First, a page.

So where to the hobby level shoe makers hang out online? I tried hanging out with a bunch of professionals, but they're getting pretty huffy about now about those of us that are not authentic true students of the one and only true way...
I wear minimalist shoes I've made myself all the time now. I don't have a picture of my current lace-up shoes, but here's a previous pair of moccasins:
I have made some shoes. I am working on a pair right now using a canvas upper and forms made from duct-taping a sock while it was on my foot. So far so good. Yeah, the pro shoe guys don't seem to look so kindly upon the non-traditional dabblers.
I was born [upon the prairie] where there were no enclosures, and where everything drew free breath. I want to die there and not within walls.
I've decided to work on a website for all shoe makers, minimalists, survivalists, earthers, re-enactors, etc... A couple minimalists are helping me get it started up. I might have something ready next week.
Yes, I'd be interested, too. I've made moccasins, dancing slippers and soft-soled boots. My kids are/were involved in Society for Creative Anachronism and I made their clothing.
Oh, and we made mukluks when I lived in Alaska. Dad made a form for the ugruk (untanned walrus) sole, we used felt liners and caribou on the inside for insulation and seal for the outside. Worked really well at -65*, but lousy for the wet weather here in Oregon.
I've been noticing free leather couches on CL and thinking of all that leather... Ugruk just isn't available down here.
where did you get your leather...I think I'd like to try some slipper-type to begin.
I get mine from Tandy, but lots of folks report the scrap bin at their local leather shop is the best place to start. The pros use veg tan, the native Americans use brain tanned, I've found upholstry leather to be rather cheap and fairly water resistant. I'll switch to veg tan when I think I've become more proficient at the stitching and have a pattern I think is worth doing with better materials. In the mean time I don't want to waste good materials.
I can probably have something up in a few days. I have a prototype running on my home server, I need to get a domain name registered and professional space to host it.
Thanks for the leads - for such a nice style that all the local girls wore it's hard to believe they've just dropped off the earth. They were the go-to if you didn't need your boots on - just the thing for bare-back riding.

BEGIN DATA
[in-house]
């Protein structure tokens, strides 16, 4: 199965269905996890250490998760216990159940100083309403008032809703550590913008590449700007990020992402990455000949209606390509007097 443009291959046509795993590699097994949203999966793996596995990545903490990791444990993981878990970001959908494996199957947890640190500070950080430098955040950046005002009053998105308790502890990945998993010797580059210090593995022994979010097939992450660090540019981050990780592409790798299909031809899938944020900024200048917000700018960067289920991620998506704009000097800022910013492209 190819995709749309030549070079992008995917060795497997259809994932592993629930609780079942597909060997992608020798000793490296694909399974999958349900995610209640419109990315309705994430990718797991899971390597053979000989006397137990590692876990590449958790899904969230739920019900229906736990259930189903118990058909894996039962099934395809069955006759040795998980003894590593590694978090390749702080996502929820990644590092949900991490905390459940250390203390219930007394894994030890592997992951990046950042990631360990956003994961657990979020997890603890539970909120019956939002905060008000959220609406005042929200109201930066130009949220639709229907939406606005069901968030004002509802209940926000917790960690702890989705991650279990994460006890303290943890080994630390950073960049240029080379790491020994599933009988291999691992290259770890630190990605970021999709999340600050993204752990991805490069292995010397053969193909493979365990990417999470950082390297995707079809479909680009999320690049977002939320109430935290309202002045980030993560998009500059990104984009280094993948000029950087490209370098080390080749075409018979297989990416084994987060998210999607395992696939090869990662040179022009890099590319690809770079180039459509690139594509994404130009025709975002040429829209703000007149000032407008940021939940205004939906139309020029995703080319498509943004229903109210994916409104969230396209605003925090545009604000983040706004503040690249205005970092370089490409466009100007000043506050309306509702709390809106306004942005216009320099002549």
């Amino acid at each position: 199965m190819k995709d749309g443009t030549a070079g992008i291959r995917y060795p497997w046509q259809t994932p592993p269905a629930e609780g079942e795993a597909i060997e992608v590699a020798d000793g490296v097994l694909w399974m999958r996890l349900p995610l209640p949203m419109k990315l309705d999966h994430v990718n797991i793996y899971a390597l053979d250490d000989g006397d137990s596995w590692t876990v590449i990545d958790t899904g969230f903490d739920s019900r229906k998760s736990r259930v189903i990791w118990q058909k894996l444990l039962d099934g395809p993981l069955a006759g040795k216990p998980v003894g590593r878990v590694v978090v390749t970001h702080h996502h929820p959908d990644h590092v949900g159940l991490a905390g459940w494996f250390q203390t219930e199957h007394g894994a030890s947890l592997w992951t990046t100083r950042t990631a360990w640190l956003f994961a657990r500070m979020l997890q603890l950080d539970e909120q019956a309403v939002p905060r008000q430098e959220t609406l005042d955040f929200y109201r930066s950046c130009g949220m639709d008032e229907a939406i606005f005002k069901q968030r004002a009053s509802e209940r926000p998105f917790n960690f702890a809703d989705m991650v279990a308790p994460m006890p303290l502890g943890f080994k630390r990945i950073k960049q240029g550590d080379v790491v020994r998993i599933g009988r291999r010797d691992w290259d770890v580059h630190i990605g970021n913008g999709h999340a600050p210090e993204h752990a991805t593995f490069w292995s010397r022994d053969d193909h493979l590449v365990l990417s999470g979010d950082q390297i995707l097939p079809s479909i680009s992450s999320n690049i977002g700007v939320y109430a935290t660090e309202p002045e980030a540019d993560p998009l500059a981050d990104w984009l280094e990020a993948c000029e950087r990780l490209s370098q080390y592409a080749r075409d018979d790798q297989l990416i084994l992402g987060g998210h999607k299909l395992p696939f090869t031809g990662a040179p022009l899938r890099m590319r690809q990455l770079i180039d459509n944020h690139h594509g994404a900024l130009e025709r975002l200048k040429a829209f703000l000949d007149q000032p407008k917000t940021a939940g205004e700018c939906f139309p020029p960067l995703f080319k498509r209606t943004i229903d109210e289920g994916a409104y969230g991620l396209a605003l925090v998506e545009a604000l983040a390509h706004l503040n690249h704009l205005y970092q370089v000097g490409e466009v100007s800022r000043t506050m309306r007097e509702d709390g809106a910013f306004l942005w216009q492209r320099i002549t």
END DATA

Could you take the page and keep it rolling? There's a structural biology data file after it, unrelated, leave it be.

You can definitely check out the Society for Creative Anachronisms. I know a few folks who have made their own period-correct shoes for costumes(and they usually end up wearing them more out of the costume than in!).
There's local chapters all over the country and most have online groups that you could talk to people about a specific interest.
This is such a valuable thread, even for us who aren't making shoes yet!
Having a natural foot is antithetical to commercial shoes. I used to be able to get ankle moccasins with an outer side lap that tied to a concho - haven't found anything like in years of searching.
I can't help but think shoes crafted with the "minimalist" thought would find a ready market.
I agree on both points. I have the exact moccasins you described---they were my husbands mom's. (She passed about 25 years ago). Ive worn through the soles and am too afraid to attempt a re-sole in my own. And so they sit in our closet...
We have a shoemaker out here that does amazing work with elk hide.
If you don't care about historical accuracy, resoling leather is easy. Put the shoe on and trace a pattern of the sole. For round bottom moccasins, you might make the pattern a little longer than the shoe if the toe or heel area is wearing above the ground. Use "Barge Cement" as directed on the package to apply the new sole. I leave mine between a couple of cinder blocks overnight since I don't have a proper shoe press. I'll resole shoes a couple of times this way.
A even less historically accurate version is to make the new sole of rubber. Even very thin rubber will wear slower than leather, and give a better grip on wet floors. http://www.ebay.com/itm/VIBRAM-7373-...E:L:OC:US:3160 Rubber does not flex as well as leather, so the more curved your sole, the more likely rubber soles will pull away from the shoe in use. The rubber will take on some of the shape over time, you might re-glue edges once or twice before deciding to trim off what won't stick.